Dr. Ana Aguilar-Islas and her team of Annie, Kelsey, and Carrie are studying how the different sources of iron in the Gulf of Alaska influence its chemical structure.  Iron is considered a micronutrient, because it is a nutrient that is needed in lower quantities than silicate, phosphate and nitrate, which are macronutrients. Iron is essential for phytoplankton.  Iron does not easily remain dissolved in ocean water, but has a tendency to precipitate and become a particle.  It is essential for many functions within phytoplankton, including gene function and photosynthesis, so the presence or absence of iron in the water is an indicator of the viability of the ecosystem. 

Testing phytoplankton in both an iron-limited environment and an iron-rich one allows scientists to pinpoint the effect that iron has.  The water in the Gulf of Alaska is notable for having more iron, leading to larger zooplankton as compared to areas, such as Hawaii, where the lack of macronutrients in the water means that they’re much smaller.  The Copper River plume was an example of a naturally occurring source of iron although its decrease is exponential the farther you move from the plume. 

In order to test samples without any contamination from being in an iron ship, Ana’s team created a “bubble” room or a clean space to do testing.  Her samples come directly from the “iron fish,” a collection instrument that is towed along the starboard side of the ship, and a pump on deck sends water through a tube that is carefully strung from the “fish” through the hallways and into the “bubble.”  The team is testing water samples for dissolved iron, particulate iron, and ligands (naturally occurring structures that bind iron and allow it to stay dissolved in seawater).  Both the filtered (any plankton filtered out) and unfiltered samples that Ana’s team collects are also used by other teams to provide context for their own experiments, especially testing the behavior of phytoplankton populations in iron-rich and iron-poor water.

looking in the bubble
The bubble from the outside.
Annie at the bubble
Annie spends many hours patiently taking water samples in the bubble.


The Search for “Perfect” Water

After completing our comprehensive zig-zagging study through the Copper River plume, it was decided to continue on a path south to find HNLC (high nitrate low chlorophyll) water.  We’re specifically looking for water with a salinity over 32.4 psu and nitrates over 3 micromoles. Water like this would be low in iron.  Normally, the lack of iron is a factor that limits photosynthesis,.  However, in areas with these numbers, phytoplankton communities have evolved to survive in an iron-deprived environment.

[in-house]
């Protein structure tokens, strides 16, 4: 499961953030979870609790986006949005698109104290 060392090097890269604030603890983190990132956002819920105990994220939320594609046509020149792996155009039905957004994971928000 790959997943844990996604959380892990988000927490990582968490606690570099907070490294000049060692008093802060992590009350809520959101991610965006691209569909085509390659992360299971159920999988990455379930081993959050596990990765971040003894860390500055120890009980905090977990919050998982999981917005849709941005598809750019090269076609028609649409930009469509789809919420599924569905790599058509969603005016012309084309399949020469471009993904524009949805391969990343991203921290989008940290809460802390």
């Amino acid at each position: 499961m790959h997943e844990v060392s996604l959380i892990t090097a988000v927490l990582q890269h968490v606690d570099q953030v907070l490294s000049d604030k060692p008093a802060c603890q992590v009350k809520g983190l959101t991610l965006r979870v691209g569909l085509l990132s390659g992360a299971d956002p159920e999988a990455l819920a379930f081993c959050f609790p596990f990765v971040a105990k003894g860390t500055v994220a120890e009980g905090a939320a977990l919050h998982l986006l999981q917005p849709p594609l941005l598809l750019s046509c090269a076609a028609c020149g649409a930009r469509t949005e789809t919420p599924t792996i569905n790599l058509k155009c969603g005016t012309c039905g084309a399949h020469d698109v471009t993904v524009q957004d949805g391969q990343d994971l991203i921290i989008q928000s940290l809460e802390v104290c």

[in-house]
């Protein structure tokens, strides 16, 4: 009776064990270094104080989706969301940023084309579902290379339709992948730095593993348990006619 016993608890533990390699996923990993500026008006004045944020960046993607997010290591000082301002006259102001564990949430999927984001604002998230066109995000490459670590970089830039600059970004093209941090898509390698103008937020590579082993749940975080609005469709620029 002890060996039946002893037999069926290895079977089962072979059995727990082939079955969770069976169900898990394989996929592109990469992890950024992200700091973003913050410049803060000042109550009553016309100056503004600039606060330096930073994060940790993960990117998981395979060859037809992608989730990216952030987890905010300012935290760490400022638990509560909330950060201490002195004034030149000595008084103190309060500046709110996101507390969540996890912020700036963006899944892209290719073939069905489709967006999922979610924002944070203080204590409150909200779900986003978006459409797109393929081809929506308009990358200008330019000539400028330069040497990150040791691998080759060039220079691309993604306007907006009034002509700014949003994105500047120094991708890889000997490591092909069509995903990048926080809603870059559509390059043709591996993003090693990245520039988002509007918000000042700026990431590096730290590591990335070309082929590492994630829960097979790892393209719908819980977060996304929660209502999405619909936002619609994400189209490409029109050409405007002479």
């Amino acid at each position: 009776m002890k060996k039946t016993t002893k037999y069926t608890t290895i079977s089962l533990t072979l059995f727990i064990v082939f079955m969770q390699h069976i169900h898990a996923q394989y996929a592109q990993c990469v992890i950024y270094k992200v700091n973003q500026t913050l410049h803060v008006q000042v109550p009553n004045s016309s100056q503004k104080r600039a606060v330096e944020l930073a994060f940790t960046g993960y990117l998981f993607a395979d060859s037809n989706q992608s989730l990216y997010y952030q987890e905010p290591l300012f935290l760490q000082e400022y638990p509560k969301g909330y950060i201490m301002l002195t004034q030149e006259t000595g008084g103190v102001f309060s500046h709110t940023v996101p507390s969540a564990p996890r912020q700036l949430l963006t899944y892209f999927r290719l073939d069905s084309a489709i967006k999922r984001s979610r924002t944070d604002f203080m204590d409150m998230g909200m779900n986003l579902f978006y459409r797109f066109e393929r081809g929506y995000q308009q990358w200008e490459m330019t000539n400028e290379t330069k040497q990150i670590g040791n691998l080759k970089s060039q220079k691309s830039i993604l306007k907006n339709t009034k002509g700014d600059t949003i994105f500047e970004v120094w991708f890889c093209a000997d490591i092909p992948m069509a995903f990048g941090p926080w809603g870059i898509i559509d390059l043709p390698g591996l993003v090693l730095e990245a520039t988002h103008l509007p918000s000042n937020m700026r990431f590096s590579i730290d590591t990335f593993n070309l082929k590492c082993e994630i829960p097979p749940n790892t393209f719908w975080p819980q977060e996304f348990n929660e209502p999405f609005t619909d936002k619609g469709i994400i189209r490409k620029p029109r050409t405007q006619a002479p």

What Clay, Suzanne and Ana hope to do is to introduce both Copper River iron-rich water and commercially available iron into samples of these communities to see if a “bloom” or a sudden growth in population will occur.  It’s been a long search so far, taking us through an offshore eddy, watching salinity numbers slowly creep up as we leave the plume’s fresh water influence behind us.  To pass the time, my cribbage board came out and I’ve lost to Pete, Seth and Ana (although I beat Seth once).  To help Suzanne and Ana find their water, Seth stitched together a composite satellite picture of the chlorophyll in the Gulf from images taken over the last few weeks.  This showed an eddy south of the Copper River plume that provided a possible location for the right sampling of water.

Our initial target was 58 degrees N, 146 degrees W, however, we’re continuing on the journey south to see if we can find the right spot.  For a long time, we were towing the Acrobat behind us, trying to get additional readings, however, our speed with the Acrobat is limited to a maximum of 7 kts.  Early this morning, the Acrobat was pulled in and we’re now cruising at about 10 kts.  We’re supposed to move over to the GAK (Seward) line of waypoints after this, but the joke is that we’ll reach GAK 125, i.e. Honolulu, before we find water that fits the parameters we need.

After careful monitoring of our position and the information screens in the computer lab, it seems that our target water is between 57 degrees 21 minutes N between 145 degrees 42.8 minutes W and 145 degrees 39.9 W.  Finding the perfect water is complicated by the number of anomalies in the sea surface. We’re having the bridge go through specific maneuvers to take us back and forth through the target patch of water. As we move through what seems reasonable, Ana’s iron fish will be deployed to start bringing in  “perfect” water samples. 

Sea Surface Temperature Anomalies
These anomalies represent changes in sea surface temperature, and in turn in the chemical composition of the water. On the map, you can see the lines we’re surveying from left to right: Kodiak, Seward (GAK) and Middleton.
our course
Our zigzag course: the bridge asked if we were making course lines with an Etch-a-Sketch!